OGDENSBURG – An attorney for the Ogdensburg Fire Brigade Union said the city’s proposed budget to eliminate 10 jobs in the department will lead to expensive lawsuits.
Nathaniel G. Lambright, managing partner at Blitman & King, Syracuse, said the council’s proposed budget would severely affect public safety and endanger the health and safety of firefighters.
Mr Lambright said, should the city of fewer than six members do shift work, “which the proposed layoffs would necessarily require,” the city will have to pay a risk under the current contract.
The contract stipulates that “the total number of employees in negotiation units between members aged 28 and 24 may not be reduced for budgetary reasons or due to the elimination of positions, but only when the employee retires in accordance with the Civil Service Act occurs or is lawfully removed “. Mr Lambright wrote in an email on Wednesday.
“I carefully crafted these clauses after my experience of successfully representing the Watertown Professional Firefighters Association, Local 191, in its lengthy litigation against the city of Watertown,” wrote Lambright. “After losing litigation after litigation in a similar attack on these firefighters and spending well over a million dollars in legal fees on a similar attack, the City of Watertown eventually paid the Local 191 firefighters more than $ 130,000 in reimbursement for the violation of their minimum staffing clause. “
City administrator Stephen P. Jellie said he wanted to negotiate with the fire service union.
“It is unfortunate that the fire union lawyer is already talking about lawsuits instead of facilitating collective bargaining between the parties. The city has asked several times to consider this matter, ”Jellie wrote in an email on Wednesday. “… the union continues to reject it. It would have been extremely beneficial if the fire attorney had taken the time during the contract negotiations last fall to better understand the city’s financial position and the heavy burden on city taxpayers with unaffordable personal clauses for job security, risk-paying incentives and salaries understand and take into account. Performance gains that will exceed sales over the same period. “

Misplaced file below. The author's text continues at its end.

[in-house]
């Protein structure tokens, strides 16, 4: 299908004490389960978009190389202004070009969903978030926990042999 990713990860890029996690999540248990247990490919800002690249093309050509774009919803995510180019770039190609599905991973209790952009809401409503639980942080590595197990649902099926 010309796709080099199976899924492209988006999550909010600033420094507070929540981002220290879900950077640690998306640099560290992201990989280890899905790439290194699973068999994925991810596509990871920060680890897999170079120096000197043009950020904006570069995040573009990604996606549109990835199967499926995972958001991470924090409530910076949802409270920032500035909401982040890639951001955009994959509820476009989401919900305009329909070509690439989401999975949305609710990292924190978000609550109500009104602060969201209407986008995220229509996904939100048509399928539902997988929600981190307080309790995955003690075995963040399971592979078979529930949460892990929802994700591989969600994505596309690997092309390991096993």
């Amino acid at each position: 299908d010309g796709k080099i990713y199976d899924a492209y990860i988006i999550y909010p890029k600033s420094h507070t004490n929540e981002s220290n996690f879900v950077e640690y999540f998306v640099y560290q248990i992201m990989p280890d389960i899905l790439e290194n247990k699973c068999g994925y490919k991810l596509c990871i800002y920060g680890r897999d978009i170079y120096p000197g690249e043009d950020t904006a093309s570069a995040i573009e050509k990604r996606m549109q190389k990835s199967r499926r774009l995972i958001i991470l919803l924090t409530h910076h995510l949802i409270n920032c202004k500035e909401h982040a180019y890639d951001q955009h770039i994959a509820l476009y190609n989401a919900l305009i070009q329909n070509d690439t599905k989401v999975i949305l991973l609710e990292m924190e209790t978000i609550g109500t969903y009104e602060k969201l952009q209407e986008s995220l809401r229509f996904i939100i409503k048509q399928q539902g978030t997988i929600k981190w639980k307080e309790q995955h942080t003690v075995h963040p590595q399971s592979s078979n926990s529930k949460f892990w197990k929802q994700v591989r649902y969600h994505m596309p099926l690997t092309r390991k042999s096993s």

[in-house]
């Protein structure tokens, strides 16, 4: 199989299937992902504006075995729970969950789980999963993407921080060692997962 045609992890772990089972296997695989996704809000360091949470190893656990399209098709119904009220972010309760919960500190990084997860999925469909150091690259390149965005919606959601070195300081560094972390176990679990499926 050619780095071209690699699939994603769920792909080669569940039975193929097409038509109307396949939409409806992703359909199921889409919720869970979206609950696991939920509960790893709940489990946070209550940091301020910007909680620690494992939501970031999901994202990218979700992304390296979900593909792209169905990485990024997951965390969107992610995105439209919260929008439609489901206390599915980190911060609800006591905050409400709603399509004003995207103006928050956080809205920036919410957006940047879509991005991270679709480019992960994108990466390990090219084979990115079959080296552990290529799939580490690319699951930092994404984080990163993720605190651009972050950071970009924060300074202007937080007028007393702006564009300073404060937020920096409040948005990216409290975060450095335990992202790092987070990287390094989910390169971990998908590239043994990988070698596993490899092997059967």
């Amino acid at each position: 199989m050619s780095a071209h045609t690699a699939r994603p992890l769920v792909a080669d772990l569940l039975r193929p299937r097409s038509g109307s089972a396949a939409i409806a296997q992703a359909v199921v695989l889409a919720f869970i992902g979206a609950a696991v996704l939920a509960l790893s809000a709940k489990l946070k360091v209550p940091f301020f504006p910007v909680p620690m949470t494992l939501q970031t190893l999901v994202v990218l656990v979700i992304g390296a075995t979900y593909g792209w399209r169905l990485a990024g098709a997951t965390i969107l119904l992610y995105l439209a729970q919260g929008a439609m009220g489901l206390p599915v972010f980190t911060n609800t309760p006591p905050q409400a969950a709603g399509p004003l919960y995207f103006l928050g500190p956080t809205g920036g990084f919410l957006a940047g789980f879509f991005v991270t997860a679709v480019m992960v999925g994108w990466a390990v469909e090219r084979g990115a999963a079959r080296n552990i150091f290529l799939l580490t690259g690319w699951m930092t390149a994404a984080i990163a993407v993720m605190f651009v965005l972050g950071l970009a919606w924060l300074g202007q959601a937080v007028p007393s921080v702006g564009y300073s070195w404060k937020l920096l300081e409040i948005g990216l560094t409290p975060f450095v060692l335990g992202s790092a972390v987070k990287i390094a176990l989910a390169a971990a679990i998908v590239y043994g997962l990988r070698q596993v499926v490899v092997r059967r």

Mr Lambright said the contract was binding and clear.
“Ultimately, the Union will not stand idly against the Council’s ruthless disregard for the law and public safety,” he wrote. “Should the city of Ogdensburg decide to violate the minimum staffing clause by reducing the number of members of the negotiating unit, we will take measures of the city both in court and before the Public Employment Relations Board as well as in the context of complaint and arbitration proceedings vigorously challenge.
Mr Jellie said the city couldn’t afford the contract with the firefighters.
“Residents and entrepreneurs of the city of Ogdensburg can no longer afford the burden of the highest tax rates in the north of the country. It is just irresponsible to keep asking them to pay more, and it is disheartening that the fire union fails to see that citizens need a break from paying high taxes, ”Jellie said.
Mr Lambright said Ogdensburg’s move was unprecedented.
“I can assure you that I have not seen any other community attacking public safety workers in the way the council is suggesting during this pandemic,” wrote Lambright.
Mr Jellie said he hoped there was still a chance to negotiate with the union.
“It is my sincere hope that the firefighter’s union attorney and financial expert will recognize that the survival of the city of Ogdensburg depends on the ability to cut taxes, increase tax revenues outside of property, and reinvent local government that drives economic growth and development supported. ” he said.
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